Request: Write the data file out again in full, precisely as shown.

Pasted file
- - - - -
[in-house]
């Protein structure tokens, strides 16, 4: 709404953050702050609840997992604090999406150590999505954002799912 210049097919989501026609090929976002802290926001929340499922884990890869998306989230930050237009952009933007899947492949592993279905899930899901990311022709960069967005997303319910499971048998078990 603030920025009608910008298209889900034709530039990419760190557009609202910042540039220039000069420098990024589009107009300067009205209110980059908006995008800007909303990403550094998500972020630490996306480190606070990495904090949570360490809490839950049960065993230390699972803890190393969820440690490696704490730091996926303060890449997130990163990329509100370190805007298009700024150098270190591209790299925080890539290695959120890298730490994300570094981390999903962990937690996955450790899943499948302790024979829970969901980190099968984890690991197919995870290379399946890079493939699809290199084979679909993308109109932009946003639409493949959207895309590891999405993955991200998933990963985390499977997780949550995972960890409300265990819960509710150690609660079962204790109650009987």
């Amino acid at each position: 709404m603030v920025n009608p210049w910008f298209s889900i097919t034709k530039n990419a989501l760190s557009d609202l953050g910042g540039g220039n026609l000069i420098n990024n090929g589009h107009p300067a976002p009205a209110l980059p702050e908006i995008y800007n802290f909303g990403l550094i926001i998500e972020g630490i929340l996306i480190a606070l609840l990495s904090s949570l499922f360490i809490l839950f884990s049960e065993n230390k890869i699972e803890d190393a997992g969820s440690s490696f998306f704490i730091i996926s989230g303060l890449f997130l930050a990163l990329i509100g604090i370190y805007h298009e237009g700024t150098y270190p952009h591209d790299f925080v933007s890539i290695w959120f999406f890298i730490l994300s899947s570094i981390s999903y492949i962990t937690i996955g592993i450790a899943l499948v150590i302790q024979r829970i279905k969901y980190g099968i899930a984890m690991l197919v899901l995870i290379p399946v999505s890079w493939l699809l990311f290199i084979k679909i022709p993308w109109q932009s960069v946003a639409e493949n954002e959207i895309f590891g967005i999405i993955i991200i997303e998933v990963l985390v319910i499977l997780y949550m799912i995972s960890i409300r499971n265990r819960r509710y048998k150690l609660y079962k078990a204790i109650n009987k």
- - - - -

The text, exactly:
[in-house]
């Protein structure tokens, strides 16, 4: 709404953050702050609840997992604090999406150590999505954002799912 210049097919989501026609090929976002802290926001929340499922884990890869998306989230930050237009952009933007899947492949592993279905899930899901990311022709960069967005997303319910499971048998078990 603030920025009608910008298209889900034709530039990419760190557009609202910042540039220039000069420098990024589009107009300067009205209110980059908006995008800007909303990403550094998500972020630490996306480190606070990495904090949570360490809490839950049960065993230390699972803890190393969820440690490696704490730091996926303060890449997130990163990329509100370190805007298009700024150098270190591209790299925080890539290695959120890298730490994300570094981390999903962990937690996955450790899943499948302790024979829970969901980190099968984890690991197919995870290379399946890079493939699809290199084979679909993308109109932009946003639409493949959207895309590891999405993955991200998933990963985390499977997780949550995972960890409300265990819960509710150690609660079962204790109650009987």
């Amino acid at each position: 709404m603030v920025n009608p210049w910008f298209s889900i097919t034709k530039n990419a989501l760190s557009d609202l953050g910042g540039g220039n026609l000069i420098n990024n090929g589009h107009p300067a976002p009205a209110l980059p702050e908006i995008y800007n802290f909303g990403l550094i926001i998500e972020g630490i929340l996306i480190a606070l609840l990495s904090s949570l499922f360490i809490l839950f884990s049960e065993n230390k890869i699972e803890d190393a997992g969820s440690s490696f998306f704490i730091i996926s989230g303060l890449f997130l930050a990163l990329i509100g604090i370190y805007h298009e237009g700024t150098y270190p952009h591209d790299f925080v933007s890539i290695w959120f999406f890298i730490l994300s899947s570094i981390s999903y492949i962990t937690i996955g592993i450790a899943l499948v150590i302790q024979r829970i279905k969901y980190g099968i899930a984890m690991l197919v899901l995870i290379p399946v999505s890079w493939l699809l990311f290199i084979k679909i022709p993308w109109q932009s960069v946003a639409e493949n954002e959207i895309f590891g967005i999405i993955i991200i997303e998933v990963l985390v319910i499977l997780y949550m799912i995972s960890i409300r499971n265990r819960r509710y048998k150690l609660y079962k078990a204790i109650n009987k």